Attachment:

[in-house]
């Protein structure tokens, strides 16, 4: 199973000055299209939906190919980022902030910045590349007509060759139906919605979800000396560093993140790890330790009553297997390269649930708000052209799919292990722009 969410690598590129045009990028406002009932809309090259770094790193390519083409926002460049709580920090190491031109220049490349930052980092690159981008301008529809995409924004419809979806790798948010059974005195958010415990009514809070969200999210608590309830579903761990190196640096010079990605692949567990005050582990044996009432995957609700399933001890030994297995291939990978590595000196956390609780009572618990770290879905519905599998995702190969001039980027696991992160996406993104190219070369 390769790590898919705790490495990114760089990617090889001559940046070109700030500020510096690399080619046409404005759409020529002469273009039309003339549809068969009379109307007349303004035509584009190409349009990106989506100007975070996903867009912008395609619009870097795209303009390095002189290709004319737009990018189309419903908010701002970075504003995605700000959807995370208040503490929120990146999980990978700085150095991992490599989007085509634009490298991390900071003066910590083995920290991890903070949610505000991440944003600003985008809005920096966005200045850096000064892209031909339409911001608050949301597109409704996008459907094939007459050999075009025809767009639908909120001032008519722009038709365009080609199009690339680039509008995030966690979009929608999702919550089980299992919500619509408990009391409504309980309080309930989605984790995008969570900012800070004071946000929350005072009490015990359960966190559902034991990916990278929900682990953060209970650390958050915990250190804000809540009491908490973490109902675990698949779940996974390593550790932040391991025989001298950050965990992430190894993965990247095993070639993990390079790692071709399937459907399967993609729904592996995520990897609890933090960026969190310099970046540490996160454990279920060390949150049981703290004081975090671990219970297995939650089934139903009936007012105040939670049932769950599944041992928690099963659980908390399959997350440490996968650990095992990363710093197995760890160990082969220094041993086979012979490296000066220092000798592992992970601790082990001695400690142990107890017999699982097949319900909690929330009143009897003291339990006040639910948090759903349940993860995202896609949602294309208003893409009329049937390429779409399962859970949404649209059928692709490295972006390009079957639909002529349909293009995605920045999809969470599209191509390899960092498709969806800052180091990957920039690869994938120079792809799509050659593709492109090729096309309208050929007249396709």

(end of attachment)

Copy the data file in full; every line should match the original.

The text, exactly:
[in-house]
């Protein structure tokens, strides 16, 4: 199973000055299209939906190919980022902030910045590349007509060759139906919605979800000396560093993140790890330790009553297997390269649930708000052209799919292990722009 969410690598590129045009990028406002009932809309090259770094790193390519083409926002460049709580920090190491031109220049490349930052980092690159981008301008529809995409924004419809979806790798948010059974005195958010415990009514809070969200999210608590309830579903761990190196640096010079990605692949567990005050582990044996009432995957609700399933001890030994297995291939990978590595000196956390609780009572618990770290879905519905599998995702190969001039980027696991992160996406993104190219070369 390769790590898919705790490495990114760089990617090889001559940046070109700030500020510096690399080619046409404005759409020529002469273009039309003339549809068969009379109307007349303004035509584009190409349009990106989506100007975070996903867009912008395609619009870097795209303009390095002189290709004319737009990018189309419903908010701002970075504003995605700000959807995370208040503490929120990146999980990978700085150095991992490599989007085509634009490298991390900071003066910590083995920290991890903070949610505000991440944003600003985008809005920096966005200045850096000064892209031909339409911001608050949301597109409704996008459907094939007459050999075009025809767009639908909120001032008519722009038709365009080609199009690339680039509008995030966690979009929608999702919550089980299992919500619509408990009391409504309980309080309930989605984790995008969570900012800070004071946000929350005072009490015990359960966190559902034991990916990278929900682990953060209970650390958050915990250190804000809540009491908490973490109902675990698949779940996974390593550790932040391991025989001298950050965990992430190894993965990247095993070639993990390079790692071709399937459907399967993609729904592996995520990897609890933090960026969190310099970046540490996160454990279920060390949150049981703290004081975090671990219970297995939650089934139903009936007012105040939670049932769950599944041992928690099963659980908390399959997350440490996968650990095992990363710093197995760890160990082969220094041993086979012979490296000066220092000798592992992970601790082990001695400690142990107890017999699982097949319900909690929330009143009897003291339990006040639910948090759903349940993860995202896609949602294309208003893409009329049937390429779409399962859970949404649209059928692709490295972006390009079957639909002529349909293009995605920045999809969470599209191509390899960092498709969806800052180091990957920039690869994938120079792809799509050659593709492109090729096309309208050929007249396709």